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— This paper uses household and village-level survey data to investigate the food security of male-and female-headed households in Bangladesh with particular attention to indigenous ethnic groups, and finds no significant differences in the food security between these two types of households. The absence of social and cultural restrictions among the(More)
Krabbe disease or globoid cell leukodystrophy is a disorder involving the white matter of the peripheral and central nervous systems. Mutations in the gene for the lysosomal enzyme galactocerebrosidase (GALC) result in low enzymatic activity and decreased ability to degrade galactolipids found almost exclusively in myelin. The pathological changes observed,(More)
Niemann-Pick C (NPC) disease is an autosomal recessive neurovisceral lysosomal storage disorder that results in defective intracellular transport of cholesterol. The major form of human NPC (NPC1) has been mapped to chromosome 18, the NPC1 gene (NPC1) has been sequenced and several mutations have been identified in NPC1 patients. A feline model of NPC has(More)
Galactocerebrosidase (GALC) is deficient in all tissues from human patients and animal models with globoid cell leukodystrophy (GLD) or Krabbe disease. The deficiency results in decreased lysosomal catabolism of certain galactolipids including galactosylceramide and psychosine that are synthesized maximally during myelination. According to current theories,(More)
Galactocerebrosidase (GALC) is a lysosomal beta-galactosidase responsible for the hydrolysis of the galactosyl moiety from several galactolipids, including galactosylceramide and psychosine. The deficiency of this enzyme results in the autosomal recessive disorder called Krabbe disease. It is also called globoid cell leukodystrophy (GLD), because of the(More)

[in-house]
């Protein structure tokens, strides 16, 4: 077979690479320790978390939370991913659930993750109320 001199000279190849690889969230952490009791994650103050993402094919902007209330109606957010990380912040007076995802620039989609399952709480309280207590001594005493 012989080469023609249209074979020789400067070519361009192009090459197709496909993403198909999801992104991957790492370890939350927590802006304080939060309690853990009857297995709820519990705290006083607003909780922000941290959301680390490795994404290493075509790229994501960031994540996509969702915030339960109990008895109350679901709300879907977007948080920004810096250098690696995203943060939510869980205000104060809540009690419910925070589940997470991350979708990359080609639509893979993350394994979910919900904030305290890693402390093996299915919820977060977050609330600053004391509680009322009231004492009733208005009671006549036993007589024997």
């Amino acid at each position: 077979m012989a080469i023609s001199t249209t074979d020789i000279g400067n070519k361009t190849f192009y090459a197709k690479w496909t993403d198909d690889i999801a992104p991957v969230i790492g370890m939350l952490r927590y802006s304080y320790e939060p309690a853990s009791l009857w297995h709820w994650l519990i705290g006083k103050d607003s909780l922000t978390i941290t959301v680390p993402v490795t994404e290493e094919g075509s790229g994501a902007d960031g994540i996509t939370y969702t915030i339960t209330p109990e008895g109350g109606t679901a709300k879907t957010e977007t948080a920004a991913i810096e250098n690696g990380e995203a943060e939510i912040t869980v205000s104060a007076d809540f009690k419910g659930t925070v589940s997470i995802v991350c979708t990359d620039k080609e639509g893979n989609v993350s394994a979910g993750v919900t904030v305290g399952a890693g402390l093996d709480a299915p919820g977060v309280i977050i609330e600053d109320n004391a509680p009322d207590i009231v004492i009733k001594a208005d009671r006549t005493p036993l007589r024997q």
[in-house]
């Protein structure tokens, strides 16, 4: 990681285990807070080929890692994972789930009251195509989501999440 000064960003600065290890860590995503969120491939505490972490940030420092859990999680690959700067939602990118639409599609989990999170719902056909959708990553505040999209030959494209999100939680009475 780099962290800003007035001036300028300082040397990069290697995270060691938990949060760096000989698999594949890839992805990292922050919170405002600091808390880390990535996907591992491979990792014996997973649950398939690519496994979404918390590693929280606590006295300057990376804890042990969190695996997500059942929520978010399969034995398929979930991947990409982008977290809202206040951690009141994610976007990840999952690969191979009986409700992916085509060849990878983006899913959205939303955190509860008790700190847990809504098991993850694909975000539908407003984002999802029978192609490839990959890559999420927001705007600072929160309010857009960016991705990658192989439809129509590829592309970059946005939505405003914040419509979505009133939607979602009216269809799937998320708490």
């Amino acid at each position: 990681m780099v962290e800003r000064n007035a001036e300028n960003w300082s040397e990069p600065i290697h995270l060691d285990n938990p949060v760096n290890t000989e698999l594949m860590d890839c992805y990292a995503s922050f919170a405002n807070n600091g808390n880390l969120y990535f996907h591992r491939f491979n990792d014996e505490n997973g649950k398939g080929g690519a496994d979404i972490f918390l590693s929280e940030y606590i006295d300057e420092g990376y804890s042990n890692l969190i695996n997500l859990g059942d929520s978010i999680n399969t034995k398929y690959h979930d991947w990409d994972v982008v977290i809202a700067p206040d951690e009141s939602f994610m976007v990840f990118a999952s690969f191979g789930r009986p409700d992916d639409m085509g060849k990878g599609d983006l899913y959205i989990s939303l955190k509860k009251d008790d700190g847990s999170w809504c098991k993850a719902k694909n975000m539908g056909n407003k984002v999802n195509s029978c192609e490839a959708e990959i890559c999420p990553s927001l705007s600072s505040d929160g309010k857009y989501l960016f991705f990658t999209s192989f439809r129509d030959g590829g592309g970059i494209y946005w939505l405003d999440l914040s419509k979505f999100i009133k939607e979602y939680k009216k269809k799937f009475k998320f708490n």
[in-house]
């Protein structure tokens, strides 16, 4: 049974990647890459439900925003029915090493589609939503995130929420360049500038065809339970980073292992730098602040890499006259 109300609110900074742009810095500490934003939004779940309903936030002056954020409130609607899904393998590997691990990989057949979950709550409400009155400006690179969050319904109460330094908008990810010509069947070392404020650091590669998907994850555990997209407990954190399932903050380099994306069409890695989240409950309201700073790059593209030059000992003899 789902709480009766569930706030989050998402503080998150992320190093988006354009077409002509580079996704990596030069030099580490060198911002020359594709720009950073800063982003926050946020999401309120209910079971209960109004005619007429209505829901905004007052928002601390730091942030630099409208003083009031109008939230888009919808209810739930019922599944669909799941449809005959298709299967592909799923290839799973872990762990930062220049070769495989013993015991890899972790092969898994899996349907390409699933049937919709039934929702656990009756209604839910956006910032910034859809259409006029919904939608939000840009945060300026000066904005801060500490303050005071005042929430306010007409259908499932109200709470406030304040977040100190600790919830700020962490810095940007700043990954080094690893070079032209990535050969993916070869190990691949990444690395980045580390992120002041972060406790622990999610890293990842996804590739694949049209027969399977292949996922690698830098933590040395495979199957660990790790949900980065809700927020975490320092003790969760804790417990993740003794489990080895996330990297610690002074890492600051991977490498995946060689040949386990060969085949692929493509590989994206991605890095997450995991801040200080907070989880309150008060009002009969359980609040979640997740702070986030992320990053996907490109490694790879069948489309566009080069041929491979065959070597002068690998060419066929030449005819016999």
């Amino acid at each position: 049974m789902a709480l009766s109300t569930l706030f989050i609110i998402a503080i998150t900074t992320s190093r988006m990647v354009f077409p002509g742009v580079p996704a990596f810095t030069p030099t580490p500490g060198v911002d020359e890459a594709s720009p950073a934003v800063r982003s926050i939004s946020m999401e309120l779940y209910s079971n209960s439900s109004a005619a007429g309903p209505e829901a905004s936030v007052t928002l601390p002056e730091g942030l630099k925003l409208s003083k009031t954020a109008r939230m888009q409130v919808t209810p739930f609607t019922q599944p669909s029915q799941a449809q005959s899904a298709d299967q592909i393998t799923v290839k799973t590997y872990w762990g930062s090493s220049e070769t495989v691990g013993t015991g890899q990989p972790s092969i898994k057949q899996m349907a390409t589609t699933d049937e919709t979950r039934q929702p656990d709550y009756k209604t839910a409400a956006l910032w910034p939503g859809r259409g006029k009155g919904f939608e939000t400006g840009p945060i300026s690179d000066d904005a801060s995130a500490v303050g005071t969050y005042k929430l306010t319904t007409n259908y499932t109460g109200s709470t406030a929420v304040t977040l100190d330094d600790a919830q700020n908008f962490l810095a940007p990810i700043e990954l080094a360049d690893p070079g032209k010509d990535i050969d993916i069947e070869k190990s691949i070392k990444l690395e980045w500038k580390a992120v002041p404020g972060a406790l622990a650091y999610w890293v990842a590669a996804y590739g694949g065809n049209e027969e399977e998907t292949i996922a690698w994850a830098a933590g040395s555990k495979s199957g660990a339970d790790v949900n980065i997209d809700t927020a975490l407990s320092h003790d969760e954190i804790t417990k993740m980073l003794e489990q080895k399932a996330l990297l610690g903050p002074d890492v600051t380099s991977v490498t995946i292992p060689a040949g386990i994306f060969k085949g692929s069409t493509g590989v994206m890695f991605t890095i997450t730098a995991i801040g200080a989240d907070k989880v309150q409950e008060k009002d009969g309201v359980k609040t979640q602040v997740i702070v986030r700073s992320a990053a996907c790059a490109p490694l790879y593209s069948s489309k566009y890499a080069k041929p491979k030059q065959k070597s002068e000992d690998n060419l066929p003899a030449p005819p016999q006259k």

Globoid-cell leukodystrophy (GLD) is an autosomal recessive lysosomal storage disorder caused by mutations in the galactosylceramidase (GALC) gene. Infantile GLD has a lethal course with severe cerebral demyelination that progresses to death by 2 years of age. In the current study twitcher mice, an authentic murine model of infantile GLD, were given(More)
Galactocerebrosidase (GALC) activity is deficient in all patients with globoid cell leukodystrophy (GLD). While most patients have the severe infantile form of this autosomal recessive disorder (Krabbe disease), patients up to 50 years of age have been diagnosed in this laboratory. With the cloning of the GALC cDNA and availability of information regarding(More)
Krabbe disease or globoid cell leukodystrophy (GLD) is an autosomal recessive disorder resulting from the defective lysosomal hydrolysis of specific galactolipids found primarily in myelin. This leads to severe neurological symptoms including seizures, hypotonia, blindness, and death, usually before 2 years of age in human patients. In addition to human(More)
Globoid cell leukodystrophy (Krabbe disease) is an autosomal recessive disorder resulting from the deficiency of galactocerebrosidase (GALC) activity. GALC is responsible for the lysosomal catabolism of galactosylceramide, a major lipid in myelin, kidney and epithelial cells of small intestine and colon. We describe the molecular cloning of human GALC cDNA(More)
Globoid cell leukodystrophy (Krabbe disease) is a severe leukodystrophy caused by mutations in the galactocerebrosidase (GALC) gene leading to extremely low (less than 5% of normal activity) GALC activity. Human patients include primarily severely affected infants as well as patients with a later onset of symptoms. The infants usually die before 2 years of(More)